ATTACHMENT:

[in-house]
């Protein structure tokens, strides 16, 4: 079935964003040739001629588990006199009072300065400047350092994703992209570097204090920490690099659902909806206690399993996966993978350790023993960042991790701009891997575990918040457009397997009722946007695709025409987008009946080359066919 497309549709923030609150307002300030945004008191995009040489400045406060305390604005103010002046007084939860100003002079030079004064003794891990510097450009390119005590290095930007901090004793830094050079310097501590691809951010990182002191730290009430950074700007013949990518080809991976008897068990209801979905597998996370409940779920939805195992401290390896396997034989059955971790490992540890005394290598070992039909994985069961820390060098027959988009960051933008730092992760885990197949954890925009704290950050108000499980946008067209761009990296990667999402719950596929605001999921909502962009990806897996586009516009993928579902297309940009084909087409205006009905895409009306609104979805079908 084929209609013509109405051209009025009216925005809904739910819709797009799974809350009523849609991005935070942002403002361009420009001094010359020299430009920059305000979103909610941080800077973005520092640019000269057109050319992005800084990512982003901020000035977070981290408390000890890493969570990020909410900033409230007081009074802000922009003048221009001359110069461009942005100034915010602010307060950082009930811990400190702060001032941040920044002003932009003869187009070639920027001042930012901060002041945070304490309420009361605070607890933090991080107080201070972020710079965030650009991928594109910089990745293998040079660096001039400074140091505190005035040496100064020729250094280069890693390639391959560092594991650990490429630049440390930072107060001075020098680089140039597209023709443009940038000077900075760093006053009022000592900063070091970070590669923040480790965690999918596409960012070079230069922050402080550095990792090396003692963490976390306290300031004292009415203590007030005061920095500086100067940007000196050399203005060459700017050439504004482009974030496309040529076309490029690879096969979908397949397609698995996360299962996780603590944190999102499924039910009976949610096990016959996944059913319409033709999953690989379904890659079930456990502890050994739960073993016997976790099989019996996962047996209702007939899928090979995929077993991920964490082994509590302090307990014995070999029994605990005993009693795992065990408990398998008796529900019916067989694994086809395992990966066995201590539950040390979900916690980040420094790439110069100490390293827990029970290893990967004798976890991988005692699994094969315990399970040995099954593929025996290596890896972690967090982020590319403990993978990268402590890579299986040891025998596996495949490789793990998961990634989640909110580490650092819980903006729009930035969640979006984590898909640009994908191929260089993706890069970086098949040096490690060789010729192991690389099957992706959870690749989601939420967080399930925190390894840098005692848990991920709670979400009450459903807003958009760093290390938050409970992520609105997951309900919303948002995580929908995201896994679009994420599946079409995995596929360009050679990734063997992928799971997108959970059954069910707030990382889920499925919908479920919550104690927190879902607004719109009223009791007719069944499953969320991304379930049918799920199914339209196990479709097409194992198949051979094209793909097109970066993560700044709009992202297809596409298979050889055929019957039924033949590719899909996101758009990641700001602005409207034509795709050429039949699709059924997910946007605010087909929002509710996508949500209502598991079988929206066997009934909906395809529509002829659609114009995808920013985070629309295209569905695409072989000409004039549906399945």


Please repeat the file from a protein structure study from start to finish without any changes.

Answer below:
[in-house]
């Protein structure tokens, strides 16, 4: 079935964003040739001629588990006199009072300065400047350092994703992209570097204090920490690099659902909806206690399993996966993978350790023993960042991790701009891997575990918040457009397997009722946007695709025409987008009946080359066919 497309549709923030609150307002300030945004008191995009040489400045406060305390604005103010002046007084939860100003002079030079004064003794891990510097450009390119005590290095930007901090004793830094050079310097501590691809951010990182002191730290009430950074700007013949990518080809991976008897068990209801979905597998996370409940779920939805195992401290390896396997034989059955971790490992540890005394290598070992039909994985069961820390060098027959988009960051933008730092992760885990197949954890925009704290950050108000499980946008067209761009990296990667999402719950596929605001999921909502962009990806897996586009516009993928579902297309940009084909087409205006009905895409009306609104979805079908 084929209609013509109405051209009025009216925005809904739910819709797009799974809350009523849609991005935070942002403002361009420009001094010359020299430009920059305000979103909610941080800077973005520092640019000269057109050319992005800084990512982003901020000035977070981290408390000890890493969570990020909410900033409230007081009074802000922009003048221009001359110069461009942005100034915010602010307060950082009930811990400190702060001032941040920044002003932009003869187009070639920027001042930012901060002041945070304490309420009361605070607890933090991080107080201070972020710079965030650009991928594109910089990745293998040079660096001039400074140091505190005035040496100064020729250094280069890693390639391959560092594991650990490429630049440390930072107060001075020098680089140039597209023709443009940038000077900075760093006053009022000592900063070091970070590669923040480790965690999918596409960012070079230069922050402080550095990792090396003692963490976390306290300031004292009415203590007030005061920095500086100067940007000196050399203005060459700017050439504004482009974030496309040529076309490029690879096969979908397949397609698995996360299962996780603590944190999102499924039910009976949610096990016959996944059913319409033709999953690989379904890659079930456990502890050994739960073993016997976790099989019996996962047996209702007939899928090979995929077993991920964490082994509590302090307990014995070999029994605990005993009693795992065990408990398998008796529900019916067989694994086809395992990966066995201590539950040390979900916690980040420094790439110069100490390293827990029970290893990967004798976890991988005692699994094969315990399970040995099954593929025996290596890896972690967090982020590319403990993978990268402590890579299986040891025998596996495949490789793990998961990634989640909110580490650092819980903006729009930035969640979006984590898909640009994908191929260089993706890069970086098949040096490690060789010729192991690389099957992706959870690749989601939420967080399930925190390894840098005692848990991920709670979400009450459903807003958009760093290390938050409970992520609105997951309900919303948002995580929908995201896994679009994420599946079409995995596929360009050679990734063997992928799971997108959970059954069910707030990382889920499925919908479920919550104690927190879902607004719109009223009791007719069944499953969320991304379930049918799920199914339209196990479709097409194992198949051979094209793909097109970066993560700044709009992202297809596409298979050889055929019957039924033949590719899909996101758009990641700001602005409207034509795709050429039949699709059924997910946007605010087909929002509710996508949500209502598991079988929206066997009934909906395809529509002829659609114009995808920013985070629309295209569905695409072989000409004039549906399945």